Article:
PDF PDF    printable version of page Printer-friendly page

Focus On Basics

Volume 7, Issue D ::: September 2005

The Pendulum Swings

65 Years of Corrections Education

by Dominique T. Chlup
Twelve women sat around the gracefully curved table while the autumn sun streamed through the high-arched library windows. In the late afternoon setting, the shadows of the tree limbs danced long and tall against the spines of the books, countless books that lined the shelves like companions waiting to be addressed. Some women scribbled notes furiously while most listened as the teacher read the line, “October has come again…” from Thomas Wolfe’s Of Time and the River.The scene appears no different from those that take place in many adult literacy classrooms in operation across the United States, except that these women were not adult learners attending classes in the year 2005; instead, they were inmates at the Massachusetts Reformatory for Women at Framingham and the year was 1941.

Some women scribbled notes furiously while most listened as the teacher read the line, “October has come again…” from Thomas Wolfe’s Of Time and the River.The scene appears no different from those that take place in many adult literacy classrooms in operation across the United States, except that these women were not adult learners attending classes in the year 2005; instead, they were inmates at the Massachusetts Reformatory for Women at Framingham and the year was 1941.

At the time, the institution operated 26 other correctional education classes. This number would continue to grow into the late 1950s and included classes in the visual arts, beginners’ English, poetry, typing, Bible study, metal craft, arithmetic, folk dancing, and a biography class run by the superintendent’s (warden’s) mother. This list does not include the correspondence courses, which were procured from the University Extension Division of the State Department of Education and included courses in chemistry, biology, Spanish, and Latin. In a span of 25 years, nearly 90 different classes would be offered. In addition to the classes, the well known and well-to-do contributed significantly to the prison, including Robert Frost, Thornton Wilder, Eleanor Roosevelt, Eunice Kennedy, and the entire Boston Symphony Orchestra (Chlup, 2004).

Legislative Changes in 1994

Enter that same institution today and you will find that its educational department offers far fewer classes, the majority of which focus on basic education. Classes now include adult basic education (ABE), communications lab (designed for graduates of the English for speakers of other languages [ESOL] who have a diploma or a certificate of General Educational Development [GED] in their native language), ESOL, GED, pre-GED, mandatory literacy, and special education. This situation differs markedly from the 26 classes available in 1941.

To its credit, Framingham is one of the prisons that still offer inmates the opportunity to obtain a college degree. (A variety of academic classes are available to inmates via Boston University.) Many of the country’s corrections college education programs were eliminated with the passage of the Violent Crime Control and Law Enforcement Act of 1993 and the Higher Education Reauthorization Act of 1994. The acts, which repealed Pell Grant funding for prisoners enrolled in college programs, significantly reduced the number of postsecondary programs available for inmates. Michele Welsh, who surveyed corrections directors from the 50 states and the District of Columbia about the effects of the elimination of Pell Grants, found that they perceived “a significant decrease in access, quality, and success due to the elimination of Pell Grant eligibility for inmates.” She concluded that “the loss of Pell Grant eligibility has reduced correctional education” (Welsh, 2002, p. 157).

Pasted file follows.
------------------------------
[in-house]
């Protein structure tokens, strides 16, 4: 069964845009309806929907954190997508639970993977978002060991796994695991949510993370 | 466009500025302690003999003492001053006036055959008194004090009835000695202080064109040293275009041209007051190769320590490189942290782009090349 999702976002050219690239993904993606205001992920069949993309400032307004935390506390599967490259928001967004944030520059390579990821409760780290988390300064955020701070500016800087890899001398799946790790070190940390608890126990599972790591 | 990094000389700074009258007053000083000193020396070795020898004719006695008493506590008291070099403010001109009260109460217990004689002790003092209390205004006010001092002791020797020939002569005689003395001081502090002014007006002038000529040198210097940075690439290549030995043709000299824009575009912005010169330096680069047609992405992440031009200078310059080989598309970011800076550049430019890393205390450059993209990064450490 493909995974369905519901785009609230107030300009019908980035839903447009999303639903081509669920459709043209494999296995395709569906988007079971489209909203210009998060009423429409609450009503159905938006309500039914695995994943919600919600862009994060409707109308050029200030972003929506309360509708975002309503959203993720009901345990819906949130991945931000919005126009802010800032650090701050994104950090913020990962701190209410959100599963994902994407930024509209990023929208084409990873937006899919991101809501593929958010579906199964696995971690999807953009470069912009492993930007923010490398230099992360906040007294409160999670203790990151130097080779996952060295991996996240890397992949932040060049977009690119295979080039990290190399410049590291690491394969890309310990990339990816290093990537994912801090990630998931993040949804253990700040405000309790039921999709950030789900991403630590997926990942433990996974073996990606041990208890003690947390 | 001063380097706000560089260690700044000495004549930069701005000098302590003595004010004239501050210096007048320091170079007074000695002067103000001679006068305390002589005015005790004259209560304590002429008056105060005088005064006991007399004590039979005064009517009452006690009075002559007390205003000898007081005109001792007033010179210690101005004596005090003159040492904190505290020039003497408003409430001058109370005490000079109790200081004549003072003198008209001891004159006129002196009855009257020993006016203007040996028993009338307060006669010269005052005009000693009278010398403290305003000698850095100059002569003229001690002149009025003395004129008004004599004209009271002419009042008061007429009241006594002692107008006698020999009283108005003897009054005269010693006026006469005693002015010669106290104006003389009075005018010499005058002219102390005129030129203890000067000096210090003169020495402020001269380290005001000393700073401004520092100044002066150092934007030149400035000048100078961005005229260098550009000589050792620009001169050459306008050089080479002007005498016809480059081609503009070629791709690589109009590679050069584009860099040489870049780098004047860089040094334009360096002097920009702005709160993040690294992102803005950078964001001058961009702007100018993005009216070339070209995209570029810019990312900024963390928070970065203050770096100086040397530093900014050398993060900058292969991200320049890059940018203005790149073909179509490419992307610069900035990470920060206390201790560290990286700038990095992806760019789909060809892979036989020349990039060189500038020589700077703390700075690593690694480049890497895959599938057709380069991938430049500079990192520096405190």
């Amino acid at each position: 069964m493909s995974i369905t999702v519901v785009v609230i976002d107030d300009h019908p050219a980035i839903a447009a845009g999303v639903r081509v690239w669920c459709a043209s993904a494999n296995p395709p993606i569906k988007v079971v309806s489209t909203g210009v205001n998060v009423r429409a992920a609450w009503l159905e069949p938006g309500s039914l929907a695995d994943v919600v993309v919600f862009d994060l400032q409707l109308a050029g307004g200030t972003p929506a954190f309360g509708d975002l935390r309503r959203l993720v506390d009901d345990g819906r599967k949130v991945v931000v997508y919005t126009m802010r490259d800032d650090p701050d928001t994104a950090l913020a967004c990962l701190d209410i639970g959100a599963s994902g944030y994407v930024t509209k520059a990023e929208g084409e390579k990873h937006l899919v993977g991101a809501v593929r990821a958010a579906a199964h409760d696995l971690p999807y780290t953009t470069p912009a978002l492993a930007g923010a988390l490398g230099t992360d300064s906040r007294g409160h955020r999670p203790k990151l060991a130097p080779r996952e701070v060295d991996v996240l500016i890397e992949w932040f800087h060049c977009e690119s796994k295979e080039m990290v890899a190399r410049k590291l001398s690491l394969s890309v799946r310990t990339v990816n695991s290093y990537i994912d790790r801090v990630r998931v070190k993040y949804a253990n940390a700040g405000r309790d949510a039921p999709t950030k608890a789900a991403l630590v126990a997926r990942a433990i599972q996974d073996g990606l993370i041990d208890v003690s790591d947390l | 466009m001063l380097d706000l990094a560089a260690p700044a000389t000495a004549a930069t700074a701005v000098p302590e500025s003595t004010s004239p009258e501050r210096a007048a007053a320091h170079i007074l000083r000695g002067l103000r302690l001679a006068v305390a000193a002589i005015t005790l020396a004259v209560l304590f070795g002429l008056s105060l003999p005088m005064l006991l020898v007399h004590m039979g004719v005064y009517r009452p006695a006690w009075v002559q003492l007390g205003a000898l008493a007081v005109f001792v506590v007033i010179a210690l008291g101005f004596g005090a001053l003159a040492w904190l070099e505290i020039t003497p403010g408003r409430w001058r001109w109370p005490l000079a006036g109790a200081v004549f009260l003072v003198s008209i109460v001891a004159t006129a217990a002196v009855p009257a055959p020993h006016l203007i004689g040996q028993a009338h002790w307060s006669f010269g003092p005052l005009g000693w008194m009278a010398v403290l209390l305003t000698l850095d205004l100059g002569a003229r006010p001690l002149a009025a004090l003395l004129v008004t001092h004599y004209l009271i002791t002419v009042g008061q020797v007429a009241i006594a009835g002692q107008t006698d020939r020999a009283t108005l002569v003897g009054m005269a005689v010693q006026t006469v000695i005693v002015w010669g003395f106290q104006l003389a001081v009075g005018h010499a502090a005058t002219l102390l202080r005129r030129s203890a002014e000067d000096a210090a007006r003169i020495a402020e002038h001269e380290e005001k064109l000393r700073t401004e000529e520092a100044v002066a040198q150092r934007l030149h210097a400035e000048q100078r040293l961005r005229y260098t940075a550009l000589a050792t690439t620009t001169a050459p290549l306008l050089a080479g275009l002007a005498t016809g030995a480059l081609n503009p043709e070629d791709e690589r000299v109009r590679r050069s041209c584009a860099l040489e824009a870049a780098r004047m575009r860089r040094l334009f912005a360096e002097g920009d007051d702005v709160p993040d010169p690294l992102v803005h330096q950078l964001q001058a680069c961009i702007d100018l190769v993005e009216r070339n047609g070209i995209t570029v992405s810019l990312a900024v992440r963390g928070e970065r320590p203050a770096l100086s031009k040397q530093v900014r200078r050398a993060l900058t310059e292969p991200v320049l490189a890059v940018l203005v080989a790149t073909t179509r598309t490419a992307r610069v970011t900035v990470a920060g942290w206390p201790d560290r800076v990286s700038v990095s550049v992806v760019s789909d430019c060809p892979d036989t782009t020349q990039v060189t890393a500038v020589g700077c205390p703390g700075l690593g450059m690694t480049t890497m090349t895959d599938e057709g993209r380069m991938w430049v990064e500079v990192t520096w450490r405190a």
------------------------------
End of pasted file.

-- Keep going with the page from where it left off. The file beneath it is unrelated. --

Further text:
What’s Being Offered Now?

Unpublished policy data from the Institute for Higher Education indicate that of the 44 states that responded to their Prisoner Access to Postsecondary Education Survey, 685 facilities offer inmates postsecondary education of some type (Contardo, personal communication, 2005). In general, it was offered by community colleges and often one college would offer courses to multiple facilities. When the Institute for Higher Education study is completed, it should provide a more comprehensive picture of the access that prisoners currently have to postsecondary programs across the country. In 1994, some corrections directors predicted that the financial commitment to postsecondary education in the future would significantly increase due to replacement or supplemental funding for programs (Welsh, 2002) — that is, funding procured by organizations and individuals who would see the value of inmates’ access to an education while incarcerated.

One example of this can be seen in the agreement among Boston University, Partaker’s Inc. (a nonprofit, faith-based organization), and several of the correctional institutions in the greater Boston area, including Framingham. This collaboration provides tuition and mentoring for inmates enrolled in a college program.

The amount and type of education offered in corrections seem to change depending on the approach and philosophy to corrections that are dominant at the time. Historic links between prison reform and corrections education show that when a punitive approach (“lock them up and throw away the key”) is ascendant, educational programming is de-emphasized. Instead inmates may spend 17 hours a day locked in their cells, with one hour a day outside for exercise (Prison Activist Resource Center, retrieved May 16, 2004). At present, this approach is followed by several correctional institutions. This model differs from a rehabilitative approach in which sentencing is viewed as the punishment and time spent in correctional institutions focuses on rehabilitation, counseling, overcoming addictions, acquiring vocational skills, and academic learning. Earlier reformatory models sought to take a Progressive Era, rehabilitative approach (Gehring, 1995).